|Title||Citation||Alternate Citation||Agency Citation||Summary||Type|
|NY - Horse Racing - Section 4002.8. Qualifications for license||9 NY ADC 4002.8||9 NYCRR 4002.8||
If the New York State Racing and Wagering Board finds that an applicant meets the criteria for financial responsibility, experience, character and fitness, then it will issue an occupational license to that person.
|Estis v. Mills||--- So.3d ----, 2019 WL 3807048 (La. App. 2 Cir. August 14, 2019)||On September 11, 2017, Plaintiffs, Catherine Estis, Samuel Estis, and Thuy Estis brought this action against the Defendants, Clifton and Kimberly Mills, seeking damages for the shooting of the Plaintiff’s ten-month-old German Shepherd puppy, Bella. The Plaintiffs alleged that the Defendants shot Bella, did not disclose to them that Bella had been shot, and dumped her body over ten miles away. Defendants filed a motion for summary judgment. The trial court granted summary judgment in favor of Defendants. The Defendants argued that they fell within the immunity afforded by a Louisiana statute that gives immunity to anyone who kills a dog that is not on the property of the owner and is harassing, wounding, or killing livestock. The Defendants alleged that Bella, the puppy, was harassing their horses. The Plaintiffs argued that the immunity afforded by the statute needed to be affirmatively pled by the Defendants and that the Defendants waived such immunity by failing to assert the affirmative defense in their original answer or any subsequent pleading. The Plaintiffs further argued that the motion for summary judgment would not have been granted if it were not for the immunity protections. The Court ultimately held that the Defendants failed to affirmatively plead the immunity statute and, therefore, it reversed and remanded the case to the lower court.||Case|
|Florida - Initiatives - Amendment 13, Ban on Wagering on Dog Races||Amendment 13||A proposed revision relating to ending dog racing; creating new sections in Article X and Article XII of the State Constitution to prohibit the racing of, and wagering on, greyhounds and other dogs after a specified date.||Statute|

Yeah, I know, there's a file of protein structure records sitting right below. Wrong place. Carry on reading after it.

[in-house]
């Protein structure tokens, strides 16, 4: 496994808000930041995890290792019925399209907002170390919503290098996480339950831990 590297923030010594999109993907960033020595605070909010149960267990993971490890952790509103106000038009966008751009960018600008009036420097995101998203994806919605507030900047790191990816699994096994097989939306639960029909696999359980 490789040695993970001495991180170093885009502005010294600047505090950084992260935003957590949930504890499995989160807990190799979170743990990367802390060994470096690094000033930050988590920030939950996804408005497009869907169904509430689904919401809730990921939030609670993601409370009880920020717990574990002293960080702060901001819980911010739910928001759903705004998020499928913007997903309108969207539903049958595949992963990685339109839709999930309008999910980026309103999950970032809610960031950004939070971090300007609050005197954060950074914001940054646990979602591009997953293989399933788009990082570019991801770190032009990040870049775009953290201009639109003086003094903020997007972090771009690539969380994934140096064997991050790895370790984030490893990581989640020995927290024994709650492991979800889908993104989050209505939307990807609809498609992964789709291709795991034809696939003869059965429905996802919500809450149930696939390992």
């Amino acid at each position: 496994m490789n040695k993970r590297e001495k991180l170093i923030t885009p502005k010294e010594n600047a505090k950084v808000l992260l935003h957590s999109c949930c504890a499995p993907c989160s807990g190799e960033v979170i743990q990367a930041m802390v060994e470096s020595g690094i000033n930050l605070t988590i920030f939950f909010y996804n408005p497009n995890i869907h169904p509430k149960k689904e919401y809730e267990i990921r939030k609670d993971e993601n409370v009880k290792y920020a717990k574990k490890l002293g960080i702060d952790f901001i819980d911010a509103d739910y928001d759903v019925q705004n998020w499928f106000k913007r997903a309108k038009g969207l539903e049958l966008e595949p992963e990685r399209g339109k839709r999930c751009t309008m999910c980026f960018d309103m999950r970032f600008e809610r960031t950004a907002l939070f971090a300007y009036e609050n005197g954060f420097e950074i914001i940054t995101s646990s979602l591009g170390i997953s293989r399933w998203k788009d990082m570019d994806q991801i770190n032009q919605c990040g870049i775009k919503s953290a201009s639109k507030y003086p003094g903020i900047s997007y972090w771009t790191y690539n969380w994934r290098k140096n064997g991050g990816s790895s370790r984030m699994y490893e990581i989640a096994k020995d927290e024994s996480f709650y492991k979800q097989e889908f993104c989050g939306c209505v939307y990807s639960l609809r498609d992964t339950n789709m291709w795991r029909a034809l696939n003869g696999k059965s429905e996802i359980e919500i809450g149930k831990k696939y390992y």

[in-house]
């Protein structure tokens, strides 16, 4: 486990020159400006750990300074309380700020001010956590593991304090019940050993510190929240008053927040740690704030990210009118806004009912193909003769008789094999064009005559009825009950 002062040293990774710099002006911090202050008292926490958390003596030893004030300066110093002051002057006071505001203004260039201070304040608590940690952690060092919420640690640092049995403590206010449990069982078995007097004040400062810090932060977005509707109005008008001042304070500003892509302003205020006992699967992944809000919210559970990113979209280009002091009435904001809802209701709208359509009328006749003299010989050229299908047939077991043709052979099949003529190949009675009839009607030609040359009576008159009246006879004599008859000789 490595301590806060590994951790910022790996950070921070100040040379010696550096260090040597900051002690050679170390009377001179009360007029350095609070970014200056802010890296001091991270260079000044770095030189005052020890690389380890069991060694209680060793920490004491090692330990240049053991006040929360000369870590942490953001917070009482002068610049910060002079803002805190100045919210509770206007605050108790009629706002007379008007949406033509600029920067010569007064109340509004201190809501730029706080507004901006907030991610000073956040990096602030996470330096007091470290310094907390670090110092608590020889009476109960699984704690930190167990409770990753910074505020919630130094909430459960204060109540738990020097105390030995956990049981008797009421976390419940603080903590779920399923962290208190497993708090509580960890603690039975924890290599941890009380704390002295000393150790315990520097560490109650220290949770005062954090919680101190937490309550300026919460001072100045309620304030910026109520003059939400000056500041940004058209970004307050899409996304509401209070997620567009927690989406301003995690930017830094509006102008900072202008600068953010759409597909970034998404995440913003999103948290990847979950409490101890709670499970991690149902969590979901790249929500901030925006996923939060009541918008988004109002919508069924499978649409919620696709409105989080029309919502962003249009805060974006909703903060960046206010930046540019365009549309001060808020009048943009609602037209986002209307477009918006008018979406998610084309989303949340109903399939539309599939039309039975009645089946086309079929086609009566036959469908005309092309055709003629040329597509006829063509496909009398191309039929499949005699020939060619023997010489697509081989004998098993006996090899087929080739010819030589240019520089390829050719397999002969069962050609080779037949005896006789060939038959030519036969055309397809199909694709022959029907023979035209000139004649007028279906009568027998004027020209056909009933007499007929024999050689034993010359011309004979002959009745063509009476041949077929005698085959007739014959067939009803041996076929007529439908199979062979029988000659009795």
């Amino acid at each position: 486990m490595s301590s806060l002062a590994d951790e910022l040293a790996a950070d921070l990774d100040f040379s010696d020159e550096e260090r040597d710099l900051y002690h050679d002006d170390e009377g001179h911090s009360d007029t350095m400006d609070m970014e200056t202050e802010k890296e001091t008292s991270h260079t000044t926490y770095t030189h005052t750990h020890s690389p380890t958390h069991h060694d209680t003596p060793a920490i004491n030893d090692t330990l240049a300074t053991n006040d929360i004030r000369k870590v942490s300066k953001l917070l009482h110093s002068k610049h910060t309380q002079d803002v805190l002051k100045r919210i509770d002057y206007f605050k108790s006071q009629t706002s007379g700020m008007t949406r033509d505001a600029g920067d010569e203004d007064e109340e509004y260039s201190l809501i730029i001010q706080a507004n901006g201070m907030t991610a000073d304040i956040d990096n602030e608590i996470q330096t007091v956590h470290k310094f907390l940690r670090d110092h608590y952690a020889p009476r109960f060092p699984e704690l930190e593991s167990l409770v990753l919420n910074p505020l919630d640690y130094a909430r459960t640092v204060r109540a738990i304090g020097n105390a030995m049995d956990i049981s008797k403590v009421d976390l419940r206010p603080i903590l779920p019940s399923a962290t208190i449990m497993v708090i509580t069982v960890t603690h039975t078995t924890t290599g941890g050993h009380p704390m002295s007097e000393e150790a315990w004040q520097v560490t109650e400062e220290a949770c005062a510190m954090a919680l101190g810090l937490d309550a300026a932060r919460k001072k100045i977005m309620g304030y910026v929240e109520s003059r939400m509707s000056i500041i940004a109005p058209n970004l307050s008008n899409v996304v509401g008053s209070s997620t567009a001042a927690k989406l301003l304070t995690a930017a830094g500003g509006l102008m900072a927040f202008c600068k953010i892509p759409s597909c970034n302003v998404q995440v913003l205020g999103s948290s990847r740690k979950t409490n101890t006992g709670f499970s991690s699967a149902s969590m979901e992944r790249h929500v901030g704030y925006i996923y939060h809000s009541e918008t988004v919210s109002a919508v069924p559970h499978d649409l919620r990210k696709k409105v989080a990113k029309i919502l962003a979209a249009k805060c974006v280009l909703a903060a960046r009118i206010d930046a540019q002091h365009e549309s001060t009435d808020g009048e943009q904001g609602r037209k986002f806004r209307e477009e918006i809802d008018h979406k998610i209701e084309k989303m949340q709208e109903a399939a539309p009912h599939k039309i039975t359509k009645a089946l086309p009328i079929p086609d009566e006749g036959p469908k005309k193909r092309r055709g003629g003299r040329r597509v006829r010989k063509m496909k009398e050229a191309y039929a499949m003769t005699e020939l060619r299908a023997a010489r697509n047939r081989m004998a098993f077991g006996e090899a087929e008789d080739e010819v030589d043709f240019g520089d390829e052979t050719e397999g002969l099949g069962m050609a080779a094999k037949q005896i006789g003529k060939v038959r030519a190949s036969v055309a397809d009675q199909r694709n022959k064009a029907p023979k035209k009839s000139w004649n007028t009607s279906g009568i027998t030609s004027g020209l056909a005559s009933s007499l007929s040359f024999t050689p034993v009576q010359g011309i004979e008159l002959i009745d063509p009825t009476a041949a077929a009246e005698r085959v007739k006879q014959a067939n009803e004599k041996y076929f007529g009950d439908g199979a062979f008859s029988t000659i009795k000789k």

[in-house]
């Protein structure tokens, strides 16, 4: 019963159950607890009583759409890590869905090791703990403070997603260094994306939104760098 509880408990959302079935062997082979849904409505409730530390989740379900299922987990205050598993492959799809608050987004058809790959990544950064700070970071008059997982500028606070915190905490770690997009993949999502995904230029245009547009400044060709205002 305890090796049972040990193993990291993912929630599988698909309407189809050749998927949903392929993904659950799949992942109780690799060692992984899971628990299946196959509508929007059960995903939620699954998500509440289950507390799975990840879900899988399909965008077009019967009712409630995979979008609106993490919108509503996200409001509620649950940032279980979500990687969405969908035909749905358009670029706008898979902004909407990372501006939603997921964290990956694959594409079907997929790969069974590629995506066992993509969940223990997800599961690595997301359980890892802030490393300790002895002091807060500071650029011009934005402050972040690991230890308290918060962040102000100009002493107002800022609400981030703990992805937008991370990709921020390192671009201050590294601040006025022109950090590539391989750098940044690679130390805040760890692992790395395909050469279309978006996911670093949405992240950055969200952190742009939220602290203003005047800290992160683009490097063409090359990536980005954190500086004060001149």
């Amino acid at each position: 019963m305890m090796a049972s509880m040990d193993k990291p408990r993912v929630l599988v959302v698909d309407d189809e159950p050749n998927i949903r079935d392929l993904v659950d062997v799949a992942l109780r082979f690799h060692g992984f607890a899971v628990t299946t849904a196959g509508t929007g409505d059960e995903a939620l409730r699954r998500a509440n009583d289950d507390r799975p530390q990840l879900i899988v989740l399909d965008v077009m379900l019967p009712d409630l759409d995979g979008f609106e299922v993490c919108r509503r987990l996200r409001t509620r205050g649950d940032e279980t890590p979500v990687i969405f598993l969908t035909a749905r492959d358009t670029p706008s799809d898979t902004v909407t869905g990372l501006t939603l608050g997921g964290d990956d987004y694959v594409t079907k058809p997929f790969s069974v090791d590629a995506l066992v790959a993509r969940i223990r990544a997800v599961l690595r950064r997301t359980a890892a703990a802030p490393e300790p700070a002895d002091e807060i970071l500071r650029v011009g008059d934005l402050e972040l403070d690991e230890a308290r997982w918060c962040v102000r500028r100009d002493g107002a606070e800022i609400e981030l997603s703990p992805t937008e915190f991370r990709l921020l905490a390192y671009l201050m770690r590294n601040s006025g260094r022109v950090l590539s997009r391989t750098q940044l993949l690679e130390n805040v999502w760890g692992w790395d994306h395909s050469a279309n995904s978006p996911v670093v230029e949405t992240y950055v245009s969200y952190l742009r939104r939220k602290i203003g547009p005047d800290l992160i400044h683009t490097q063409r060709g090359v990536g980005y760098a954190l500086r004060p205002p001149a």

|VA - Cruelty - Article 7. Animal Control Officers and Humane Investigators. Article 8. Search, Seizure, Impounding, and Enforcem||Va. Code Ann. § 3.2-6555 - 3.2-6569||VA ST § 3.2-6555 - 3.2-6569||
These chapters relate to the qualifications and duties of animal control officers and the procedures for impounding stray animals.
|Free v. Jordan||10 S.W.2d 19 (Ark. 1928)||178 Ark. 168 (1928)||
In a replevin action to recover possession of a lost dog from its finder, the court reversed and remanded the case so a jury could determine whether the statute of limitations was tolled due to the defendant's alleged fraudulent concealment of his possession of the dog.
|CA - Research animals - Group 5. Care of Laboratory Animals||Cal. Admin. Code tit. 17, § 1150 -1159||17 CCR §§ 1150 -1159||
This set of regulations establishes certification requirements for research facilities that use live animals in experiments, sets minimum standards of care for research animals, and addresses the requirements for filing complaints with the Department of Public Health.
|Mississippi Band of Choctaw Indians. 3-4-9- Cruelty to Animals.||Title III, Section 3-4-9||Under Mississippi Band of Choctaw Indians code, cruelty to animals is a Class B offense. Any person who shall kill, torture, mistreat, mutilate, injure or abandon any animal shall be guilty of an offense under this section.||Statute|
|TN - Liens, Veterinary - § 63-12-134. Liens and incumbrances.||T. C. A. § 63-12-134||TN ST § 63-12-134||
This statute specifically allow vets to hold an animal until a bill is paid for treatment, board or care of an animal.